Pressure Canning

Bacteria that can’t be killed at a sea level 212º Fareinheit needs the pressure canner. Use this for low-acid foods such as soups, meats and most vegetables. Pressure canners add pressure to the boil raising the boiling point to 240º degrees,  enough to kill things like botulism, which can survive a regular boil.

There are a couple of common types of pressure canners. The Presto brand has a rubber gasket which needs replacing now and again. Check this and the gauge once a season. The All American screws down and doesn’t have a gasket, but does have a gauge.

If you are lucky enough to find a used pressure canner, you have to get the gauge checked and calibrated if need be. You can send it back to the company or go to your local extension college if they do this type of thing.  For canners with gaskets, replace them occasionally.

Never use your Instant Pot or a water bath canner to can low-acid foods. I never say, “Do you feel lucky?” when canning.

The Canning Creed

Learn this. Live by it. Canning is a matter of safety. Done well, it’s an easy part of your seasonal food preservation flow. Do it sloppy and it can kill.

I will pay attention to the rules of canning and follow the directions exactly.

I will follow the rules of kitchen safety, equipment safety, and sterilization at all times.

If I suspect I’ve made a mistake, I will not can that batch. I will freeze it, eat it immediately, or toss it.   

I will not experiment or feed people unsafe food.

I will never use heirloom family recipes for canning unless they are tested by a master canner or USDA-approved organization.  Even if my grandmother ‘Did it safely for decades.’  

I will measure, stir, boil, and time all the steps of my recipes and use the required amount of headspace.

If a jar doesn’t seal, I will reprocess it immediately or eat it.  I will not put it on my pantry shelf.

And when I gift items, I will always say “Return the jar!” 

Buy this book now!

The Ball Complete Book of Home Preserving is the canning bible. It’s often referred to as The Blue Book.  You should have a copy. The recipes and techniques in there are safe. Also, the National Center for Home Food Preservation has safe and tested recipes.

You may also trust any recipes from your local “extension school” (agricultural school at a food science university) or recipes tested by a food lab or by a master canner.

“Master canner” is a high-level food science certification. Master canners take exams much like master gardeners. Master canners are trained, know food science, and usually love to pass on their craft because not many people care about canning. Treasure them.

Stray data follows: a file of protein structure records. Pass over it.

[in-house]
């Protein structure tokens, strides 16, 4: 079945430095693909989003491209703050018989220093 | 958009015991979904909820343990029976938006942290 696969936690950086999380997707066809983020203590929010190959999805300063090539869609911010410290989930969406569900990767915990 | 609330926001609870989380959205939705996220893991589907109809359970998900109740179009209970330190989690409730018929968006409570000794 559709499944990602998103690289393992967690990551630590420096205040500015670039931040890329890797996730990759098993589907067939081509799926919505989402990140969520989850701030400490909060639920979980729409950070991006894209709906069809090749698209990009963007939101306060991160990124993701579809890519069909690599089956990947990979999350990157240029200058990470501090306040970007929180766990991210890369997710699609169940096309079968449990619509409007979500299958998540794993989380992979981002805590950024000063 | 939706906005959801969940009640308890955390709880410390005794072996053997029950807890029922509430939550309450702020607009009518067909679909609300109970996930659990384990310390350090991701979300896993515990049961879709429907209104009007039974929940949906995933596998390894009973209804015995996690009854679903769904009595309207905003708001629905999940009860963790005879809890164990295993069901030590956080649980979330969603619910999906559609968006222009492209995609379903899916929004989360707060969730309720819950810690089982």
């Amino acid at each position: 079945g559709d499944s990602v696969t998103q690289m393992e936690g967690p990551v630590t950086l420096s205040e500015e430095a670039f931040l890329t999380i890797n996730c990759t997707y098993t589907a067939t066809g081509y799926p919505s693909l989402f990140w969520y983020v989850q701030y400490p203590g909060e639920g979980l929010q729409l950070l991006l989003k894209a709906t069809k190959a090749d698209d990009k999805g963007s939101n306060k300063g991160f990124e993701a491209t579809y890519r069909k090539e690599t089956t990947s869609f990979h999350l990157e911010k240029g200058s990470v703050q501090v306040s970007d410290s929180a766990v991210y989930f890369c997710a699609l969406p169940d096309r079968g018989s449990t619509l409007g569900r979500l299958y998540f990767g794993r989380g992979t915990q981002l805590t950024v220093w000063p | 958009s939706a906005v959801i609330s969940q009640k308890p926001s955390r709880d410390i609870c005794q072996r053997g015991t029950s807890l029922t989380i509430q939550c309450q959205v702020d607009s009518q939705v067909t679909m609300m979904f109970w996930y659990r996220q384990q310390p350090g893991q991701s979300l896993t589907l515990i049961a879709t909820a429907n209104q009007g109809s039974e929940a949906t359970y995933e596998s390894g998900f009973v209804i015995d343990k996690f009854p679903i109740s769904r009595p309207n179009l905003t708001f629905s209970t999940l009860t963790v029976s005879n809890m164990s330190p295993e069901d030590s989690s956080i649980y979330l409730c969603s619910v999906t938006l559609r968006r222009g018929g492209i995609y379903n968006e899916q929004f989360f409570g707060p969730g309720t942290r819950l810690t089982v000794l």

Let’s make a simple blueberry jam

You will need:
water bath canner

  • A water bath canner.
  • A jar lifter.
  • Mason jars or Weck Jars. You’ll find Mason jars at your local store, but you’ll probably have to order Weck jars online. They’re fantastic because the rubber seals are reusable. recently, and am switching over. Those are the European glass jars with the reusable rings. Today, we’re using the Mason jar because it’s easier and more available for beginners.
  • Lids and bands. Use new lids each time for Mason jars. You can reuse the bands. Dry them right away to avoid rust.
  • Towels and clean space. Please keep your canning space clean and sterile.
  • A wide-mouth funnel. You’ll get the food in the jars, not on the floor.


Steps to Water Bath Canning Blueberry Jam

Here’s a simple process guide. Consult The Blue Book for a complete process guide.

How to can your favorite jam:

  1. Prepare your jam.  Jam takes three ingredients, sugar, pectin, and fruit. Buy Sure Jel or Pomona Pectin and follow their recipe. Generally, you’ll measure the correct amount of fruit, and add the pectin. You’ll boil the fruit and pectin, then add the sugar and boil one more minute, stirring constantly. After the minute is up, it’s time to can the jam.
  2. At the same time as you are preparing your food, sterilize your Mason jars and lids. To do this, boil the jars in the canner. Leave them in the water until just before it’s time to fill them, then use your jar lifer to remove and dump the water using the jar lifter. Be very careful with this if you’re not used to canning. Keep the boiling water in there for canning time. Sterilize your lids in a small pan so you can get them out easier.
  3. Fill the jars with your recipe as soon as you finish cooking. Do not let the jam cool. If it does, heat it back up to boiling or bacteria will forms.
  4. Leave the required amount of “head space” in your jar. Headspace is empty space between the jar and the lid. Most recipes call for 1/4 inch to 1 inch of headspace. If you have too much or too little headspace, you won’t get a good seal. Measure to start.
    • Jams and jellies: 1/4 inch of headspace
    • salsas and relishes: 1/2 inch
    • veggies and low-acid canning (this is pressure canning) 1 to 1 1/4 inches)
  5. Wipe the top of each jar to make sure no food is around the top.
  6. Screw on the lids and bands, Make it tight but not  “I can never get this off” tight.
  7. Using the jar lifter, put each jar back in the canner, and process for the amount of time the recipe requires. Don’t start your timer until the water in the canner is boiling.
  8. After the time is done, leave the jars in the boiling water for five minutes, then lift each out with the jar lifter, and place on a towel laid out on your counter where they won’t be disturbed until they cool–overnight or about 24 hours.
  9. Remove the bands and label each jar. Make sure you put the date, year, and contents. Jars shouldn’t be stored with the rings on.
  10. Keep a canning journal and log each batch and the quantity you make. This way you can ramp up production of things you run out of, and cut back on things you thought you’d love but didn’t use.

Start canning with a simple jam or a jar of tomatoes using the Blue Book guides, then once you’re confident, consider moving on to pressure canning.

Stay tuned for that guide. But, if you’re ready now, go right to the Blue Book, and the Home Preservation site. Both will give you the safety jump start you need.